My moment to impress the new boss came in June when I had the opportunity to have my first one-on-one meeting with Dr. Emberton.
A bit nervous, I decided to try a little sarcastic humor to break the ice. I asked our new president if she had seen the “adopt a flowerbed” email that had recently been sent out by the business office. (You see, faculty and staff had been encouraged by the business office to volunteer to weed and de-trash a flower bed of our choice.) I guess I thought the president would laugh a little with me about the sorry state of an institution that needs to ask highly educated people to weed flower beds.
Dr. Emberton responded with a seemingly offhand comment about how someone in the business office might have seen her pulling weeds out of flower beds around campus. I gulped. She said it casually, but I got the point. We quickly moved on to other topics.
Now I am, in fact, kind of a yard freak. I pull weeds daily in my yard and flowerbeds. I’m at war with a particularly invasive species of thistle. I have a sequence of mowing that includes north-south, east-west and two diagonal patterns. I edge my sidewalks so that my yard looks like it has a flat top. It’s a secret arena of pride that I’m pretty sure I don’t want to overcome.
I don’t really know if Dr. Emberton is a weed freak, or if it is simply that her fresh set of eyes sees things that we had become blind to – like weeds, clutter, and trash. How often in past years had I walked by such things and either not seen them or, worse yet, saw them and assumed that someone else would take responsibility?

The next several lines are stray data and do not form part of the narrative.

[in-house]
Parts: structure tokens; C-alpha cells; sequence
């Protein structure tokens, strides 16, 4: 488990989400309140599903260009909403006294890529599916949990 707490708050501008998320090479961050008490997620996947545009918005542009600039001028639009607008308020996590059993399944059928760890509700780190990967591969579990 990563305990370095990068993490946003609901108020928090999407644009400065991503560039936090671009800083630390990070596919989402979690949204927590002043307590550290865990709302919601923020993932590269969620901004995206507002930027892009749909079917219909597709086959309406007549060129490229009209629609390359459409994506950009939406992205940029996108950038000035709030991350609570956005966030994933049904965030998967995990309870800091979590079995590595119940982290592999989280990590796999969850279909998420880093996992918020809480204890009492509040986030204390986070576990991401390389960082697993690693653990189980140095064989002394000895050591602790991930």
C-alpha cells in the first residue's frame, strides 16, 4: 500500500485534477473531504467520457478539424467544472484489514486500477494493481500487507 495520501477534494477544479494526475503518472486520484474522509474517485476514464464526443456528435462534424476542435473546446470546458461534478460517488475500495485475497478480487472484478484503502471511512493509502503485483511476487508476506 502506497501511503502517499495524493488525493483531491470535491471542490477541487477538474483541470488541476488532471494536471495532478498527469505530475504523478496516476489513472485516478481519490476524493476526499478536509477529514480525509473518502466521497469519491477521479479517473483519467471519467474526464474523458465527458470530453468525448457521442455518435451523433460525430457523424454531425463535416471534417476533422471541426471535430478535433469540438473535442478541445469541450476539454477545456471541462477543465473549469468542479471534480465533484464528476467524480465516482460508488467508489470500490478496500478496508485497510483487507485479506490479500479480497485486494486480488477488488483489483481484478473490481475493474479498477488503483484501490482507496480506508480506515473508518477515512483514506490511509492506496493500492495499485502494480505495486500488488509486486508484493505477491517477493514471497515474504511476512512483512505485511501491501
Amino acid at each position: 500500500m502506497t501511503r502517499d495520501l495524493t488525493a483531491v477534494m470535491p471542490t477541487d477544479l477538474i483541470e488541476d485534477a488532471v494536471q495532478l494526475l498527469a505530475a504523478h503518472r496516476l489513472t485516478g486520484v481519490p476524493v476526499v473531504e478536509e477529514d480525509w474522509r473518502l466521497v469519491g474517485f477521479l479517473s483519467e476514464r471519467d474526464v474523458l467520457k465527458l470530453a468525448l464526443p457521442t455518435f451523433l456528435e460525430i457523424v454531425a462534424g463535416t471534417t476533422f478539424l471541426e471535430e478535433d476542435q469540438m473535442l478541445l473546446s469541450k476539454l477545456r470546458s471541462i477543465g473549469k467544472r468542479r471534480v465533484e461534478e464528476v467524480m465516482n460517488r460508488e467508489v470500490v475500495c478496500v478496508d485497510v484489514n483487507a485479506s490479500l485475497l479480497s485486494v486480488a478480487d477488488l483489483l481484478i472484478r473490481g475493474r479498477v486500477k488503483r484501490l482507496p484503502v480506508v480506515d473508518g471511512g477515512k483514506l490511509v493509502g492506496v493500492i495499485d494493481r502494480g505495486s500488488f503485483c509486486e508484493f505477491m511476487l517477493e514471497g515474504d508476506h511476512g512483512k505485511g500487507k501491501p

The message is getting across. I’ve seen Jesse Brown pulling bottles and cans out of bushes at the entrance to Wright Hall. I’ve seen the advancement office staff sprucing up the front of the Ad Annex. I’ve seen Dr. Doughty pulling weeds down by the campus clock. And each time, I’ve felt the same twinge of shame that I felt in Dr. Emberton’s office in June.The other day, I saw a few weeds cowering under some bushes in a flower bed near the mailbox on Campus Street. I stopped, and I engaged in mortal combat with the enemy – a weed, or was it something within myself? I invested a minute – maybe two. Now, interestingly, when I pass that little patch of bushes, it feels, in a way, like it’s my own yard. Maybe that’s the point. And maybe that’s how new leaders influence ethos.
Luke Fetters, Ed.D., is a professor of ministry and missions. He can be reached at firstname.lastname@example.org. This column reflects the views of the writer only.